The coronavirus pandemic has led to a spike in people seeking a change moving to country areas outside of major towns.
Statistics from the Real Estate Institute of Victoria show more than 10 properties in the district were recently sold outside of Ballarat, from Cape Clear and Berringa to Lexton and Mount Egerton - this included blocks of land as well as large regional properties.
According to Ballarat Real Estate's Allister Morrison, many people in metropolitan areas who had been considering making a move to the regions were now actually following through.
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Some felt they needed more space after weeks of isolation, while others were locking in future expansions.
"We've found that country and lifestyle properties have been one of the strongest enquiry areas over the last two or three months," he said.
"We're expecting that the demand for those style of properties will be heightened over the next six to 12 months as a result of Covid-19 - perhaps the lockdown experience has given people on a smaller parcel of land, or smaller property, or in a city environment who were looking for a treechange, they'll be looking for that opportunity.
"Perhaps, actioning that now as a consequence of that, there will be an uptick in demand for those kinds of properties as people look to have a bit more land around them."
PRD Nationwide Ballarat's Chris Leonard said there was some nervousness at the beginning of the crisis, but demand has "exceeded everyone's expectations in the industry" since.
"What fuels those areas is the price, and the affordability," he said.
"The problem we've got at the minute, and why I think prices are holding, is there's not a lot of stock coming on the market, but there's still a lot of buyers coming out of Melbourne."
REIV president Leah Calnan said it was the continuation of a trend over the last few years - following people moving to the Mornington and Bellarine peninsulas - but the coronavirus had also made people consider where they wanted to work from home.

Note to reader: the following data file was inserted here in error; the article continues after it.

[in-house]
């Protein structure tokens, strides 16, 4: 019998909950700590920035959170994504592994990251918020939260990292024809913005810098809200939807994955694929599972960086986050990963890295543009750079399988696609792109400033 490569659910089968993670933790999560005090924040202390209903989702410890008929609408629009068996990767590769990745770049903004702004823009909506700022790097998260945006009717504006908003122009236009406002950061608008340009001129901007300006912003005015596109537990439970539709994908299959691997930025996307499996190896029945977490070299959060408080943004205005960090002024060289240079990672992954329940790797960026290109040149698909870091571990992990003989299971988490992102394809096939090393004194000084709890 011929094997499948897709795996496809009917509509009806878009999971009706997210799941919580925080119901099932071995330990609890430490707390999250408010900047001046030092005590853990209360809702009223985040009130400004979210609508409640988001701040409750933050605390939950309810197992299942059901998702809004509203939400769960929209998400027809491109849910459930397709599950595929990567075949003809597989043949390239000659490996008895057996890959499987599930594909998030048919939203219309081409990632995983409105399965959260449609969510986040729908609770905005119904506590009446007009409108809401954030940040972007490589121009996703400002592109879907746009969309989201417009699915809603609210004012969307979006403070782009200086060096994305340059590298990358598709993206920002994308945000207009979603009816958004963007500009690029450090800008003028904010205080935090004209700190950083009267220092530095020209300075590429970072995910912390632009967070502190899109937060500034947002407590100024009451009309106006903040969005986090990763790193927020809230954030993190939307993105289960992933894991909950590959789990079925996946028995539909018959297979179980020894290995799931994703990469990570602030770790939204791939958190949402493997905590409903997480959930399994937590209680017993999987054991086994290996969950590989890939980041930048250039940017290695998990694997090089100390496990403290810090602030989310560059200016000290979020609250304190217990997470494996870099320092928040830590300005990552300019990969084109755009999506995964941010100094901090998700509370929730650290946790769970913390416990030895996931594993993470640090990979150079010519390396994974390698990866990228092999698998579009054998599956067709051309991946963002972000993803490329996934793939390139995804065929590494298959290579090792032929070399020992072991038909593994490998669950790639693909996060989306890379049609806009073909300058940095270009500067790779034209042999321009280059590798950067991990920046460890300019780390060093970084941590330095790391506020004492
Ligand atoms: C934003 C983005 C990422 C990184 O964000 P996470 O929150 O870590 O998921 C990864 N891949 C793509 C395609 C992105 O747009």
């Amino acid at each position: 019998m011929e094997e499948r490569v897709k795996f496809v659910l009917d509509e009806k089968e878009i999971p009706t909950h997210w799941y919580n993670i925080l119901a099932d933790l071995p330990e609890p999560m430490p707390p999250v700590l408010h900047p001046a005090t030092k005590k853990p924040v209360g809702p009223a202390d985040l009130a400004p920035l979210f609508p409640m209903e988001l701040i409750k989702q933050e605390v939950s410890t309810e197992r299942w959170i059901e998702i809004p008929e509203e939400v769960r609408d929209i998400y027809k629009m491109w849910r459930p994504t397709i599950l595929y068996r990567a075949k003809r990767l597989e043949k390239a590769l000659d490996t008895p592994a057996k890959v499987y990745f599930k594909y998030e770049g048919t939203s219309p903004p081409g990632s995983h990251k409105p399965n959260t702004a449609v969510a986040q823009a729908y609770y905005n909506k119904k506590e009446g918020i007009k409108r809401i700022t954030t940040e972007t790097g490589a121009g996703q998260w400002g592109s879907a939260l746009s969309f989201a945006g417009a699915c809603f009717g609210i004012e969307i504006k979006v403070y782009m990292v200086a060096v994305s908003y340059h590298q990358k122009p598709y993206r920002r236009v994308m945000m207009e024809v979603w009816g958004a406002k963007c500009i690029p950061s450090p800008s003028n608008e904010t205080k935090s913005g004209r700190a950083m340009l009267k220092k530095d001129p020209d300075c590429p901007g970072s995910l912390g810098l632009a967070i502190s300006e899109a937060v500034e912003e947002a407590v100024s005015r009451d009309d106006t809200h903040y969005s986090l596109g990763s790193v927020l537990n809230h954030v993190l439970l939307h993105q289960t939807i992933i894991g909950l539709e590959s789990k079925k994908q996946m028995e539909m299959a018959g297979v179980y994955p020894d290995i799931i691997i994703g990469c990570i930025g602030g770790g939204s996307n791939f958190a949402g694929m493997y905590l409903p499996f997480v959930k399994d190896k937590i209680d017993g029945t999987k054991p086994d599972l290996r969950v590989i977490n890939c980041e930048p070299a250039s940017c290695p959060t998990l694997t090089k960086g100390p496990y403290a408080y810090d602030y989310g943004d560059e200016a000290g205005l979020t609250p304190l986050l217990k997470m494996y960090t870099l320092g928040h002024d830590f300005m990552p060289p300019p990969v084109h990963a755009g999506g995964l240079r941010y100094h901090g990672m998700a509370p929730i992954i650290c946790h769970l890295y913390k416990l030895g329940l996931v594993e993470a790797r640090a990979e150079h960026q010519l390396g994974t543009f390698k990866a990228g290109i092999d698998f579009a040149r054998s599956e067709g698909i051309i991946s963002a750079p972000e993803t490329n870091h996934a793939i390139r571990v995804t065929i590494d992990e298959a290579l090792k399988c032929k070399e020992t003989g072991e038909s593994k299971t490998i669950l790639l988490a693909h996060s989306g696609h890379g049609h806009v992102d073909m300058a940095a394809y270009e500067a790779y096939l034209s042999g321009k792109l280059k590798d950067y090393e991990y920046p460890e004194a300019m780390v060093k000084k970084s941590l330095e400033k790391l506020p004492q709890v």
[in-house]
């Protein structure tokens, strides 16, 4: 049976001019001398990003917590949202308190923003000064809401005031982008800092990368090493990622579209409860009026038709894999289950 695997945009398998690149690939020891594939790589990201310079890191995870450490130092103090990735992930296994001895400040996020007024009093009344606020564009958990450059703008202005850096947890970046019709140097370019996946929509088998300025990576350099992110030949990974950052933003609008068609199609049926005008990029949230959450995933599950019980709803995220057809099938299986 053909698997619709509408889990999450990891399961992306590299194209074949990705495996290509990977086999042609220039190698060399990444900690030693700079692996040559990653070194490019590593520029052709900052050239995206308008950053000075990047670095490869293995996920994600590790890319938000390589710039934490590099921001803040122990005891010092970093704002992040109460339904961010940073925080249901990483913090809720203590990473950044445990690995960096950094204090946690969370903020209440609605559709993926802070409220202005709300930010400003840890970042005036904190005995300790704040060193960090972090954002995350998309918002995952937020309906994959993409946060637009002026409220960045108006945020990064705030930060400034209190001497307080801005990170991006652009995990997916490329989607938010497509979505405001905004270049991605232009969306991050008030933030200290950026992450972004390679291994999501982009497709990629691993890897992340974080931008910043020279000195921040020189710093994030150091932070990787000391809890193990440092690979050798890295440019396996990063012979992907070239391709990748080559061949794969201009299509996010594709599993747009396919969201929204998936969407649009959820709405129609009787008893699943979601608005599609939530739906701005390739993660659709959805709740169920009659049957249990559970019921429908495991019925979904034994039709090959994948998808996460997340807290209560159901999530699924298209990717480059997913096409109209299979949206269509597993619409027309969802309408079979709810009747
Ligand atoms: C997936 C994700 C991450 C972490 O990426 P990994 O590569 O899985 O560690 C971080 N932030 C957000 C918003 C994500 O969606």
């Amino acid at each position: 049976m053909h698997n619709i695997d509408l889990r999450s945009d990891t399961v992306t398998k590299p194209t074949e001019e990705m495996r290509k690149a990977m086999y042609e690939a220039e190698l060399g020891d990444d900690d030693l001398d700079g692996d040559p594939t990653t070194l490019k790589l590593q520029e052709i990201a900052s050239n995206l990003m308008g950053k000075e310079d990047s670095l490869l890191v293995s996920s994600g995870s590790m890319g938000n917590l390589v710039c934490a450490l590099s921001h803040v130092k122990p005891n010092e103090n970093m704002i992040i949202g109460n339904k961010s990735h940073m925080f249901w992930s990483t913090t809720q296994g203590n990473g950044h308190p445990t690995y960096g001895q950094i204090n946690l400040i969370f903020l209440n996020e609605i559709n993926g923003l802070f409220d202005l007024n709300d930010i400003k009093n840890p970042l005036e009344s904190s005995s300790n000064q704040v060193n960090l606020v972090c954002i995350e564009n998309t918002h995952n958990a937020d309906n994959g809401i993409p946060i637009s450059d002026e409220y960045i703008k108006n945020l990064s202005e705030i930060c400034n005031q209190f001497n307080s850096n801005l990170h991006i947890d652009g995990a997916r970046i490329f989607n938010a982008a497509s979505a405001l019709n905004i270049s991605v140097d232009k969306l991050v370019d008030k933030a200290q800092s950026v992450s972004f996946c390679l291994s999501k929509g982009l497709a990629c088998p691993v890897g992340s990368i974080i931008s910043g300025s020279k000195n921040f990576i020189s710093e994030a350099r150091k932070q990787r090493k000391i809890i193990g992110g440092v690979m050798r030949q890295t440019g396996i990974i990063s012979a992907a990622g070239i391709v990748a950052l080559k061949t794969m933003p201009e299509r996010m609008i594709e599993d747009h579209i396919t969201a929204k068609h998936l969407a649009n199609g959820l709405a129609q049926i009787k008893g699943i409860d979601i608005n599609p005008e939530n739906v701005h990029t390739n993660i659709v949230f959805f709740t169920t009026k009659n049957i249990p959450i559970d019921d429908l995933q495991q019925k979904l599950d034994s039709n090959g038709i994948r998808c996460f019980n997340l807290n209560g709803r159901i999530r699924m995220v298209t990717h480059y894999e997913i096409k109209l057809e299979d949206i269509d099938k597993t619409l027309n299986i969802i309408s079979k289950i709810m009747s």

"Many people have set up from home, and that gives them that lifestyle balance," she said.
"If you think back, maybe 35, 40 years ago - I grew up in Wantirna, three-quarter acre block, very traditional, and blocks have gotten smaller and smaller as price of land has got more expensive.
"The average size in and around suburbia subdivisions range from 400 to 600 square metres, so there's that opportunity to live in a regional town like Ballarat, and have perhaps double the size at a more affordable price, with all the convenience.
"That's what people will really weigh up - country air, country feel, but all the convenience of major facilities and public transport, and still commute to work if they need to into the city."
Mr Morrison said there was another aspect that attracted people to Ballarat's surrounding villages - as a consequence of Ballarat's suburban growth, people were no longer far from shopping centres and amenities.
"Within about a 20 minute drive you can be on good acres with access to a good range of facilities," he said.
"Look at Smythesdale - it's now pretty close to the Delacombe Town Centre.
"Some people think that to be on acres they'd have to travel 45 minutes or an hour (to get into town), but they can do it with a shorter drive than to Miners Rest to be on a good parcel."
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